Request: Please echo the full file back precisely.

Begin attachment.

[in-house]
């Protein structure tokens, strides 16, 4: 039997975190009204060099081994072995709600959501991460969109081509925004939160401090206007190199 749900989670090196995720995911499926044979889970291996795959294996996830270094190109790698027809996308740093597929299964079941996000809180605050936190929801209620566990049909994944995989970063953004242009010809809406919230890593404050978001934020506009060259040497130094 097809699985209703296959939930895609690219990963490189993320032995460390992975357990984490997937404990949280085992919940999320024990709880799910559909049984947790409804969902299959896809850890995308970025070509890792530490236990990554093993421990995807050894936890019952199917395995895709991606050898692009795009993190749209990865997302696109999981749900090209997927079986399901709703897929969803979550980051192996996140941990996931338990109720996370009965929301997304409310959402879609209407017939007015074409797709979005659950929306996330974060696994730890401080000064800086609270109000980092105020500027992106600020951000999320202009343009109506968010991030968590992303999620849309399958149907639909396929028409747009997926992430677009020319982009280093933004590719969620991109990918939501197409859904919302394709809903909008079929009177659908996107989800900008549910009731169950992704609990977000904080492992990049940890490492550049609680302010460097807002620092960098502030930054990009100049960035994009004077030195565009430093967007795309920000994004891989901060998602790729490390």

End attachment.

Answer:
[in-house]
């Protein structure tokens, strides 16, 4: 039997975190009204060099081994072995709600959501991460969109081509925004939160401090206007190199 749900989670090196995720995911499926044979889970291996795959294996996830270094190109790698027809996308740093597929299964079941996000809180605050936190929801209620566990049909994944995989970063953004242009010809809406919230890593404050978001934020506009060259040497130094 097809699985209703296959939930895609690219990963490189993320032995460390992975357990984490997937404990949280085992919940999320024990709880799910559909049984947790409804969902299959896809850890995308970025070509890792530490236990990554093993421990995807050894936890019952199917395995895709991606050898692009795009993190749209990865997302696109999981749900090209997927079986399901709703897929969803979550980051192996996140941990996931338990109720996370009965929301997304409310959402879609209407017939007015074409797709979005659950929306996330974060696994730890401080000064800086609270109000980092105020500027992106600020951000999320202009343009109506968010991030968590992303999620849309399958149907639909396929028409747009997926992430677009020319982009280093933004590719969620991109990918939501197409859904919302394709809903909008079929009177659908996107989800900008549910009731169950992704609990977000904080492992990049940890490492550049609680302010460097807002620092960098502030930054990009100049960035994009004077030195565009430093967007795309920000994004891989901060998602790729490390």